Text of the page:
Friday, April 4, 2008

Bruce Springsteen still plays to the audience


by Elysa Gardner, USA Today

ASBURY PARK, N.J. — Bruce Springsteen and the E Street Band begin a new trek through North America tonight with a concert in Hartford, Conn. If you score tickets to one of the shows, be forewarned: The Boss may be watching you.

"The first thing that I do when I come out every night is to look at the faces in front of me, very individually," Springsteen says. "I may find a certain person and play to that single person all night. I'm playing to everyone, but I could see one or two people and decide, 'You're the reason that I'm out here right now, and that I'm going to push myself till it feels like my heart's going to explode.' "

Certainly, anyone who has caught Springsteen live might assume that he or she was that lucky fan.

The singer/songwriter, who added three Grammy Awards to his collection this month, is famous for throwing house parties in arenas and stadiums, channeling his charisma and camaraderie with his longtime bandmates into performances that seem at once intimate and majestic.
Sitting in his dressing room during a rehearsal break at Asbury Park Convention Hall — just a stone's throw from the Stone Pony, the decidedly smaller venue that the 58-year-old Jersey boy helped make a national landmark — Springsteen is true to his persona: a regular guy with a larger-than-life presence (and an endearingly goofy laugh).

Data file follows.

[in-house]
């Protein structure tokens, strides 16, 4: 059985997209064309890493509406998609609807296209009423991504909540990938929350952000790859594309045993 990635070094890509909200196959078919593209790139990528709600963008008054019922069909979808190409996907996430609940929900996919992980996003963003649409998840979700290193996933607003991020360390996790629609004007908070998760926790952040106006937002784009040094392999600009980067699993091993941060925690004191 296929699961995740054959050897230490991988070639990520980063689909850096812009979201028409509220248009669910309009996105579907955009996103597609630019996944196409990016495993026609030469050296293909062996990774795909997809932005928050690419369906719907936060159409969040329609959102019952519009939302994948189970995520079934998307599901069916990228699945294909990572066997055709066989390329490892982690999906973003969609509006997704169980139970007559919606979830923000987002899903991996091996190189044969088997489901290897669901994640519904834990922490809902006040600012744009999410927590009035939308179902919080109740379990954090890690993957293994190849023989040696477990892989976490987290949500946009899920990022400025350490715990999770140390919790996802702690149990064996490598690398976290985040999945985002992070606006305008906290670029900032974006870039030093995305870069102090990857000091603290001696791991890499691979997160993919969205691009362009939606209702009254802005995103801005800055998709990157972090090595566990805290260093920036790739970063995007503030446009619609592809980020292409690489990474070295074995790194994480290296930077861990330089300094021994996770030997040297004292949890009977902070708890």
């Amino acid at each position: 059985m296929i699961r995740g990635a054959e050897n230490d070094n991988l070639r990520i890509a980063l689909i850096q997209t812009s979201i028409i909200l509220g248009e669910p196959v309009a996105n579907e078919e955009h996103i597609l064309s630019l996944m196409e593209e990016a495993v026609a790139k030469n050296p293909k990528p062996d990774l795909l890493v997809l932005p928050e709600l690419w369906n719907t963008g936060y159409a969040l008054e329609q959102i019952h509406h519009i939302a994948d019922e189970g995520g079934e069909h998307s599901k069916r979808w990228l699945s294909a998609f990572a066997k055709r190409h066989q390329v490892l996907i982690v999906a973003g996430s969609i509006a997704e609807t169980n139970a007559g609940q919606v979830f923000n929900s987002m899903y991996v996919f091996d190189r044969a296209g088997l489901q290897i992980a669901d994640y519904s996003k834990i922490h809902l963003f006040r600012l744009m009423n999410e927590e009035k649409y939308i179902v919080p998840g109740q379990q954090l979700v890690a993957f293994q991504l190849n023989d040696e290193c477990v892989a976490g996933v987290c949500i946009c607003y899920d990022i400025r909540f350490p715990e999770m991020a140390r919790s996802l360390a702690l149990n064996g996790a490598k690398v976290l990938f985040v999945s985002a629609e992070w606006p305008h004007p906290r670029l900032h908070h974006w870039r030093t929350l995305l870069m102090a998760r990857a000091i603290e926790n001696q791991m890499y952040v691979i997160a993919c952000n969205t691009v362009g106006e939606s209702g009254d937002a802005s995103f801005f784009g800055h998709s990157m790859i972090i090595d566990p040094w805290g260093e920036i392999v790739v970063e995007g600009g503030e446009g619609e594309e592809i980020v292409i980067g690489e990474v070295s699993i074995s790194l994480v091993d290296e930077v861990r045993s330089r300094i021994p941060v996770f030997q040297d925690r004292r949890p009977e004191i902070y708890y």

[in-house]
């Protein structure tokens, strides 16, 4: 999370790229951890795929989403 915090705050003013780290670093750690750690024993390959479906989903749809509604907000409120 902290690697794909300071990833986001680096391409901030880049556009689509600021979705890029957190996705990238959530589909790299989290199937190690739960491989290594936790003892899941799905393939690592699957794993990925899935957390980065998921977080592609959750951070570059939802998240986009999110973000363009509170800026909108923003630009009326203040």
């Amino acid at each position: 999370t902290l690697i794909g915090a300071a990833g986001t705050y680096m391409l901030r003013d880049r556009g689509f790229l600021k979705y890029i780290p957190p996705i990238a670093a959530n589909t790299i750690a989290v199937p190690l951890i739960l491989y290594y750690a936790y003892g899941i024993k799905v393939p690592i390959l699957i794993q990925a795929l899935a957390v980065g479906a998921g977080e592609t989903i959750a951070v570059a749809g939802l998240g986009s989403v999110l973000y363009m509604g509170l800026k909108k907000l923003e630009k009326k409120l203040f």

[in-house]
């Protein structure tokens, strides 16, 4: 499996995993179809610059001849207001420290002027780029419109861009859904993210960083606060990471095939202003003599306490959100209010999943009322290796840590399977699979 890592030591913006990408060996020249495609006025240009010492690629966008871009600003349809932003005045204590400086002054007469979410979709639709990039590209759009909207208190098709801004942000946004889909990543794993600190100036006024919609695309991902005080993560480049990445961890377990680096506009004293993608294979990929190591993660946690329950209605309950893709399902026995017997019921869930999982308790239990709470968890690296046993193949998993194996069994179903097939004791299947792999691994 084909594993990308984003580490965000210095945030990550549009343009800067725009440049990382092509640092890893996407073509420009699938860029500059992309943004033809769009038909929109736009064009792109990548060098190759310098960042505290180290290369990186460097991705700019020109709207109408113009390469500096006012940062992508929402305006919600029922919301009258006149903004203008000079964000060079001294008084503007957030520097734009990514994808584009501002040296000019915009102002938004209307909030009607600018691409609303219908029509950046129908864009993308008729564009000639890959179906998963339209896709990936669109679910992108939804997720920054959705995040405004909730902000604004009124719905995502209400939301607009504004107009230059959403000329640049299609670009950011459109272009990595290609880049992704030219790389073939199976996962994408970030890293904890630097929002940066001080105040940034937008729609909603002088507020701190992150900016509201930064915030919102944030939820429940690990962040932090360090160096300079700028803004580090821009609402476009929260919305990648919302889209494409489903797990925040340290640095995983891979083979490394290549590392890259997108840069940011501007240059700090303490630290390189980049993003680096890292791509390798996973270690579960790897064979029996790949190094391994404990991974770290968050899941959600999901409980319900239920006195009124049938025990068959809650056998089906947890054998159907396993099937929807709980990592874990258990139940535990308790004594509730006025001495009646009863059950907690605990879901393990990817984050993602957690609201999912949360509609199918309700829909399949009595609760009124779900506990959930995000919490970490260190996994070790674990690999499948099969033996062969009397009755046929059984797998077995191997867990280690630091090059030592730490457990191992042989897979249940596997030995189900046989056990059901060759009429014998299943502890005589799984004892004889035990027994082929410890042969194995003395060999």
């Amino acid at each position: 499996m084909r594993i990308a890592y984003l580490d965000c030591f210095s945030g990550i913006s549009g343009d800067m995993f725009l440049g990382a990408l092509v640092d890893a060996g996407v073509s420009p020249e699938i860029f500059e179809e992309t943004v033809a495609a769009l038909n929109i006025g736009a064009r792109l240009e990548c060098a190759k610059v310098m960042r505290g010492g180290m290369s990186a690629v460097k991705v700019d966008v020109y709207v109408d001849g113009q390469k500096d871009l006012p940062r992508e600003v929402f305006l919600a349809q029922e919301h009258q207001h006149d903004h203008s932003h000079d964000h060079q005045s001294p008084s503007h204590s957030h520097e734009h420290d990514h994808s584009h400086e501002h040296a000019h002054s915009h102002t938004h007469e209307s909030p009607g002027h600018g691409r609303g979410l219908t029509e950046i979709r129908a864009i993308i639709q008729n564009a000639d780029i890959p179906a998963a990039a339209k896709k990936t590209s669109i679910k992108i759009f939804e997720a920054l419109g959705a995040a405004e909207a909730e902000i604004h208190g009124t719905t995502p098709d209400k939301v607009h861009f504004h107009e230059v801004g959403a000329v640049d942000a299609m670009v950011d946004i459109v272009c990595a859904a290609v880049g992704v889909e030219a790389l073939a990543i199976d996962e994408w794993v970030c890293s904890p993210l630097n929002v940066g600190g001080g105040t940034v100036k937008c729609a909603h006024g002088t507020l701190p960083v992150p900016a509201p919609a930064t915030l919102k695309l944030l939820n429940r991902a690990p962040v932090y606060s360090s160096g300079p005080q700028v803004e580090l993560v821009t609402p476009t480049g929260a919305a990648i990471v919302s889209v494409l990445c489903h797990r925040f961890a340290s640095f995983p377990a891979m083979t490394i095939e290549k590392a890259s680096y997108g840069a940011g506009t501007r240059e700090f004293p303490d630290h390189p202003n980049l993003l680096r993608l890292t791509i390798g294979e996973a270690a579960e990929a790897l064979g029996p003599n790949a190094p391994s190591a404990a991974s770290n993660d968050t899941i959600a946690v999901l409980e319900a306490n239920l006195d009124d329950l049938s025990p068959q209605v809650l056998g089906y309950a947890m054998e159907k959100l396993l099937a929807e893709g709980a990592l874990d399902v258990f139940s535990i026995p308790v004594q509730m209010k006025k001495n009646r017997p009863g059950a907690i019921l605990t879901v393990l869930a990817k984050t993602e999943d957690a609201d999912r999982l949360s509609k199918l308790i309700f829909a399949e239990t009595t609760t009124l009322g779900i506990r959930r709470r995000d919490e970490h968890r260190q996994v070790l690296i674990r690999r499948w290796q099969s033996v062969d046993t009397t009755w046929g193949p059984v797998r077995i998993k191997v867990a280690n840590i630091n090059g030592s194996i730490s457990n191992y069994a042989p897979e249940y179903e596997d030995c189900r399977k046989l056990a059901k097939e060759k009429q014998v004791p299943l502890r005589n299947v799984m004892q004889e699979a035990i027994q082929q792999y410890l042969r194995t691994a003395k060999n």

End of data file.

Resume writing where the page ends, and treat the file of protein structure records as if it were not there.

Tour keeps going

After releasing last fall's critically acclaimed Magic, his first album with the E Street Band since 2002's The Rising, he and the group played dates in the USA and Europe. The current leg of their tour will wrap April 30 in Charlottesville, Va.; then they head back overseas, returning for three homecoming gigs at Jersey's Giants Stadium in late July. (Sessions Band keyboardist Charles Giordano, who played on Springsteen's Pete Seeger albums, fills in while E Street's Danny Federici undergoes treatment for melanoma.)

"On any given night, what allows me to get to that higher ground is the audience," Springsteen says. "I look for an audience that's as serious about the experience as we are, which, after all these years, continues to be pretty serious."

The rest of the article (including what's on his iPod) at

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